Mixer or blender—for combining ingredients


Baking sheet—for baking; for transporting to the freezer

Large pot with lid—for boiling soups, stews, pastas

Pizza pan—for baking and freezing

Roasting pan—for cooking meats

Saucepans—medium and small with lids

Skillets—large, medium, and small


Freezer containers—Ziploc bags and containers as described on the Pantry List

Mixing bowls—small, medium, and large; for combining ingredients


Apron—to save your clothes

Clean sponges, dishcloths, and kitchen towels—for wiping and cleaning up

Colander—for draining pasta and spinach

Coolers and ice—for dividing food, if you’re cooking with a friend

Cutting boards—One for nuts, fruits, and vegetables, and another for meats and poultry. Or carefully wash your cutting board before moving from one food item to another (always leaving poultry last)

Fresh breeze—whew! Lots of aromas

Indelible marker—…



chicken gravy, cake mix recipes, best barbecue in houston, vegetarian soup recipes, iced coffee, oriental cuisine, chicken and rice, napoleon dessert, cake ideas, 5 day diet, south african wine, cake baking recipes, candy and chocolate, ice cream cups, brunch recipes, assam black tea, healthy diet recipes, japanese dinner, on food and cooking, traditional italian food,
gestions is vegetables, grains and beans. The results are sustaining, yet very few start with ‘peel and chop an onion’. There is no marinating, proving or pastry-making either. Just great, fast food for every day. The recipes illuminate the seasonal, the cheap and the quick, the subjects at the very heart of modern everyday eating. Think of them as achievable, contemporary home cooking, straightforward and without a list of ingredients as long as your arm.

These recipes are not written in stone. Each and every idea welcomes additions, omissions and substitutions. They are to be inter­preted as you wish. I bring you suggestions, not rules.

I think of good eating as something to enrich our daily lives, be it a dish of slow-roast ribs with creamed cauliflower or a bowl of saffron-hued dal. Simple cooking that results in something unfussy, unshowy, understated. Something to bring pleasure to our own lives and to those of others.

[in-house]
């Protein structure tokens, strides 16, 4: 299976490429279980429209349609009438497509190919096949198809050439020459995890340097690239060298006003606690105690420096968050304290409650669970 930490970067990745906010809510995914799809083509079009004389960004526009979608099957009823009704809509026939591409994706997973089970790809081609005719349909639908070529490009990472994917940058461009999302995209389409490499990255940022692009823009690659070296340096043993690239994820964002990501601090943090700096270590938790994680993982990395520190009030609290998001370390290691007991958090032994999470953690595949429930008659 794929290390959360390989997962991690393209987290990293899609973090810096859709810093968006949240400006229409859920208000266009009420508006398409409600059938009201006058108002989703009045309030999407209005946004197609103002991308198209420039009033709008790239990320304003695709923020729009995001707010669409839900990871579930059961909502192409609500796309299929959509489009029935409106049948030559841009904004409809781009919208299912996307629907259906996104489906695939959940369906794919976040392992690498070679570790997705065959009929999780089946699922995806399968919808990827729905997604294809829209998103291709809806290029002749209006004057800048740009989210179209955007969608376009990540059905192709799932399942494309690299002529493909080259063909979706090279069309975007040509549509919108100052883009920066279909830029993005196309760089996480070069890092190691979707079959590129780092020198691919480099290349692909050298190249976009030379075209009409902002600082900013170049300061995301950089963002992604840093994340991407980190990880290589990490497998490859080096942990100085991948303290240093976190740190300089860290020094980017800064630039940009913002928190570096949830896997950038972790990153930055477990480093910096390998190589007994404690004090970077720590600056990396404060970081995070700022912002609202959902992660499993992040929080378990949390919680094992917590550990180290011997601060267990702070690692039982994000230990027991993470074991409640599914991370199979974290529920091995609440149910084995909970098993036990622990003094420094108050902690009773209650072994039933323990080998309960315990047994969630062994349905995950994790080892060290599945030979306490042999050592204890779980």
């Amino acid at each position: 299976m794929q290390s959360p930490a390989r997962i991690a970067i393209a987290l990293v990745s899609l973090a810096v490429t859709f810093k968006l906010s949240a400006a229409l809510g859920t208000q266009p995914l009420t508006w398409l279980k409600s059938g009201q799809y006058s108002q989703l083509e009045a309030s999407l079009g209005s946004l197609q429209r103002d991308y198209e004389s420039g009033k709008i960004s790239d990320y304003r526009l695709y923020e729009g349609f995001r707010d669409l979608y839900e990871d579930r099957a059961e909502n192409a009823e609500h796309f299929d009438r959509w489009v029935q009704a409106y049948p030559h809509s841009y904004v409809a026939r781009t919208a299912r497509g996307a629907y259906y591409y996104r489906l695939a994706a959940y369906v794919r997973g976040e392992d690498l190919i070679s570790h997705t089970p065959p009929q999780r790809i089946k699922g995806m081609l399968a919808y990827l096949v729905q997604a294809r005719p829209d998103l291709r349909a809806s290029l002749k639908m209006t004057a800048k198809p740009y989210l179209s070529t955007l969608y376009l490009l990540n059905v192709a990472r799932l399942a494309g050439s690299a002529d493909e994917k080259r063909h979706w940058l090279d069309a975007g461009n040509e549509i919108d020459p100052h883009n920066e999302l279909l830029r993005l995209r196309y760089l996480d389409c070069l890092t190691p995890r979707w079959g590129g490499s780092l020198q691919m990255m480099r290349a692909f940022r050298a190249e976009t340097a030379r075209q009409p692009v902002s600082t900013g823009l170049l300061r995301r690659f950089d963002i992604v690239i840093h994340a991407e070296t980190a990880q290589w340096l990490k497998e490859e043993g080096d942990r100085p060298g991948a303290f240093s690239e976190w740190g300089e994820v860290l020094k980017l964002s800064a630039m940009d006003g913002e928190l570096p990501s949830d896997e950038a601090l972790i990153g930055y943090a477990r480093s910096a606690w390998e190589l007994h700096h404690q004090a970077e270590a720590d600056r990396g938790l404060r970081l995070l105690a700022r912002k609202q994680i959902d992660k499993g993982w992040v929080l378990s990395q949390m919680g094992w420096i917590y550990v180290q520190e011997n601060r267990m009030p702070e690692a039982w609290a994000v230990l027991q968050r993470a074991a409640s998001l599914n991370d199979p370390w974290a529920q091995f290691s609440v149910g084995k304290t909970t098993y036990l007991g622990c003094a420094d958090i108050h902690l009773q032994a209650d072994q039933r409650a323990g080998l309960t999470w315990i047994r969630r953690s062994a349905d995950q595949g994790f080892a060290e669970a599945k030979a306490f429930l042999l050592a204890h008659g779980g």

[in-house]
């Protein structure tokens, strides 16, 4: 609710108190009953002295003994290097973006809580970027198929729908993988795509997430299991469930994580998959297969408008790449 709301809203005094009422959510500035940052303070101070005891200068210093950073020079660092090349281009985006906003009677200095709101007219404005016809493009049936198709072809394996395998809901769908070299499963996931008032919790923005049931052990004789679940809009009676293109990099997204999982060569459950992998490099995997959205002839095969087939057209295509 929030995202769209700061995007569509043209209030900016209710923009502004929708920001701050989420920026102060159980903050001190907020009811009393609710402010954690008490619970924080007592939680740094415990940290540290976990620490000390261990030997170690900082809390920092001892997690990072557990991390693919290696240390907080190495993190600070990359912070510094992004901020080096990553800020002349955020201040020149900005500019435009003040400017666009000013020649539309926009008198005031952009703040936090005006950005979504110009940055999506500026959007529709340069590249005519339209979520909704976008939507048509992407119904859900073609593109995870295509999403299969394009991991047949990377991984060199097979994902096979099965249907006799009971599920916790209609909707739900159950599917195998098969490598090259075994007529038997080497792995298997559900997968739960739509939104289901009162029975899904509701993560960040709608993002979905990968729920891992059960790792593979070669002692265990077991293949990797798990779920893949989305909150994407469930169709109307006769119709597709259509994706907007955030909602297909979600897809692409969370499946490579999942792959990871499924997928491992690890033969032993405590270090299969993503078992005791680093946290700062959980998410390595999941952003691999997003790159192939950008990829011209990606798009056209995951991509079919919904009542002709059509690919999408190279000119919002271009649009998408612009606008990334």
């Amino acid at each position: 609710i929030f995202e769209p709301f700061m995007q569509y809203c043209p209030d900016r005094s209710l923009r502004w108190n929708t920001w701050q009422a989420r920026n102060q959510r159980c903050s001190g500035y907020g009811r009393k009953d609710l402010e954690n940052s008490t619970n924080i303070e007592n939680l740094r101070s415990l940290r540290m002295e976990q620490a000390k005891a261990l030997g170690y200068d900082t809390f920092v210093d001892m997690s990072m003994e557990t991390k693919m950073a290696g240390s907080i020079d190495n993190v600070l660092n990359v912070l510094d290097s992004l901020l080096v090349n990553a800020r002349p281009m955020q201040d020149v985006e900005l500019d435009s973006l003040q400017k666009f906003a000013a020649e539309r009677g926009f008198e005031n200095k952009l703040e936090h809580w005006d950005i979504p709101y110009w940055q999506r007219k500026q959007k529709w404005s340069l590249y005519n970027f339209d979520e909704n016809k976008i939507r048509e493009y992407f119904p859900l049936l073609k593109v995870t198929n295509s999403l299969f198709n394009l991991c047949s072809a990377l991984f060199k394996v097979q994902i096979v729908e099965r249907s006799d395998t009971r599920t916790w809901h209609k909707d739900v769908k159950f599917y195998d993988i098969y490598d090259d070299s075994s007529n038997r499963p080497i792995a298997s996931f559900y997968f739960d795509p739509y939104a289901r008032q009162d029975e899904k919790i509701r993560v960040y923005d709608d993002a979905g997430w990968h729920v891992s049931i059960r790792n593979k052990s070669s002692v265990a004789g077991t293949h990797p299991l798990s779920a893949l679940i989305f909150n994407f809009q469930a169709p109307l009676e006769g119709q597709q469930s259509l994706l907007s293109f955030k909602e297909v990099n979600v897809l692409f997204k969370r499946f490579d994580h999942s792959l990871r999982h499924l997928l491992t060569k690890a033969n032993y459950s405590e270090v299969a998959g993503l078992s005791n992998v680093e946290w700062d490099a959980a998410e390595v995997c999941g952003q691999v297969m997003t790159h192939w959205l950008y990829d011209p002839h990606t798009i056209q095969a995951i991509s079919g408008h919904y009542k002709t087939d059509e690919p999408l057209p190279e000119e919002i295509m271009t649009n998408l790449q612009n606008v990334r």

Nigel Slater, London

September 2015


Twitter: @nigelslater

Instagram: @thenigelslater



New Year’s Day

The kitchen is never silent. Even now, at 5 a.m. and still dark, there is the sound of muffled footsteps on the paving stones outside, of drunken revellers weaving their way home. At the back of the house, the constant drip of water, as regular as a ticking clock on a mantelpiece, falling into the paved courtyard outside the kitchen window. And then it starts, a favourite sound – like that of a crackling wood fire or snowfall in a forest – the patter of steady rain.

The year starts gently in this kitchen, just as it always has, with baking and a pan of soup on the stove. The kitchen table is unusually tidy. A pot of mistletoe. A single candle burning in a glass jar that once held goose fat. A tiny cup of coffee. Toast crumbs.

Instead of a loaf, I decide to make a pile of crispbread, thin and freckled with flour. I have never been particularly happy with my crispbread recipe. A little hard. Too heavy. Too sweet. Rather than the ritual baking of a loaf, I will celebrate the first day of the New Year with the rustle of a new and better crispbread.